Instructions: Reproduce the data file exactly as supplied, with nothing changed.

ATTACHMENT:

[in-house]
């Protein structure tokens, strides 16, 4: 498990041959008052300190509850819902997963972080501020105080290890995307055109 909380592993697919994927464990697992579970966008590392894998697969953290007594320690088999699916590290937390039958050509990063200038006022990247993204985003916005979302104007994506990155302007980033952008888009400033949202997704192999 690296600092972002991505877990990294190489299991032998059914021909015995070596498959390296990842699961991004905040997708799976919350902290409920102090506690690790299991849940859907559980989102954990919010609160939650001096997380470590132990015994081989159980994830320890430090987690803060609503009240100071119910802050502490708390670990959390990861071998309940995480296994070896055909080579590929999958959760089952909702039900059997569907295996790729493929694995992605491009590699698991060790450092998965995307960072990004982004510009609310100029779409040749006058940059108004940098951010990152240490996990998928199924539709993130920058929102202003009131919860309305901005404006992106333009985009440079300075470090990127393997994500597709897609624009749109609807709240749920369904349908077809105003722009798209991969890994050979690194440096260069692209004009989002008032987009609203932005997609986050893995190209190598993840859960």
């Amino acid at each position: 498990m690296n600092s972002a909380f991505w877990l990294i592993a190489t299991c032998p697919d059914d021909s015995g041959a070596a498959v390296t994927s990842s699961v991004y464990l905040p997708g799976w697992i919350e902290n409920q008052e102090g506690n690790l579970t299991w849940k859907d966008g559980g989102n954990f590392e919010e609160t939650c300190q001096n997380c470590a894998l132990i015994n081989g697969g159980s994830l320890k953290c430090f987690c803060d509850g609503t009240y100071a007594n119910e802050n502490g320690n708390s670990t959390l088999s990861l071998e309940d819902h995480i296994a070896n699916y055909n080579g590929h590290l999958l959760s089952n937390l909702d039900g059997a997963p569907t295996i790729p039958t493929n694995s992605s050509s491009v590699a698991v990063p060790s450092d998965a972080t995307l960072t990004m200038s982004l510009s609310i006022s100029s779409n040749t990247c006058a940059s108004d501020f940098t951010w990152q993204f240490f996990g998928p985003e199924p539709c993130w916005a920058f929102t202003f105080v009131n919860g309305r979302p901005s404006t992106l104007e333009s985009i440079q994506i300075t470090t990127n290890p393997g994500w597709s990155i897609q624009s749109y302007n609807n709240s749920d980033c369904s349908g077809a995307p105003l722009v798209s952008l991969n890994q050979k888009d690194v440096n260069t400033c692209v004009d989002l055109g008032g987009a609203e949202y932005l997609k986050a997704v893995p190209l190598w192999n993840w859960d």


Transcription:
[in-house]
């Protein structure tokens, strides 16, 4: 498990041959008052300190509850819902997963972080501020105080290890995307055109 909380592993697919994927464990697992579970966008590392894998697969953290007594320690088999699916590290937390039958050509990063200038006022990247993204985003916005979302104007994506990155302007980033952008888009400033949202997704192999 690296600092972002991505877990990294190489299991032998059914021909015995070596498959390296990842699961991004905040997708799976919350902290409920102090506690690790299991849940859907559980989102954990919010609160939650001096997380470590132990015994081989159980994830320890430090987690803060609503009240100071119910802050502490708390670990959390990861071998309940995480296994070896055909080579590929999958959760089952909702039900059997569907295996790729493929694995992605491009590699698991060790450092998965995307960072990004982004510009609310100029779409040749006058940059108004940098951010990152240490996990998928199924539709993130920058929102202003009131919860309305901005404006992106333009985009440079300075470090990127393997994500597709897609624009749109609807709240749920369904349908077809105003722009798209991969890994050979690194440096260069692209004009989002008032987009609203932005997609986050893995190209190598993840859960």
């Amino acid at each position: 498990m690296n600092s972002a909380f991505w877990l990294i592993a190489t299991c032998p697919d059914d021909s015995g041959a070596a498959v390296t994927s990842s699961v991004y464990l905040p997708g799976w697992i919350e902290n409920q008052e102090g506690n690790l579970t299991w849940k859907d966008g559980g989102n954990f590392e919010e609160t939650c300190q001096n997380c470590a894998l132990i015994n081989g697969g159980s994830l320890k953290c430090f987690c803060d509850g609503t009240y100071a007594n119910e802050n502490g320690n708390s670990t959390l088999s990861l071998e309940d819902h995480i296994a070896n699916y055909n080579g590929h590290l999958l959760s089952n937390l909702d039900g059997a997963p569907t295996i790729p039958t493929n694995s992605s050509s491009v590699a698991v990063p060790s450092d998965a972080t995307l960072t990004m200038s982004l510009s609310i006022s100029s779409n040749t990247c006058a940059s108004d501020f940098t951010w990152q993204f240490f996990g998928p985003e199924p539709c993130w916005a920058f929102t202003f105080v009131n919860g309305r979302p901005s404006t992106l104007e333009s985009i440079q994506i300075t470090t990127n290890p393997g994500w597709s990155i897609q624009s749109y302007n609807n709240s749920d980033c369904s349908g077809a995307p105003l722009v798209s952008l991969n890994q050979k888009d690194v440096n260069t400033c692209v004009d989002l055109g008032g987009a609203e949202y932005l997609k986050a997704v893995p190209l190598w192999n993840w859960d």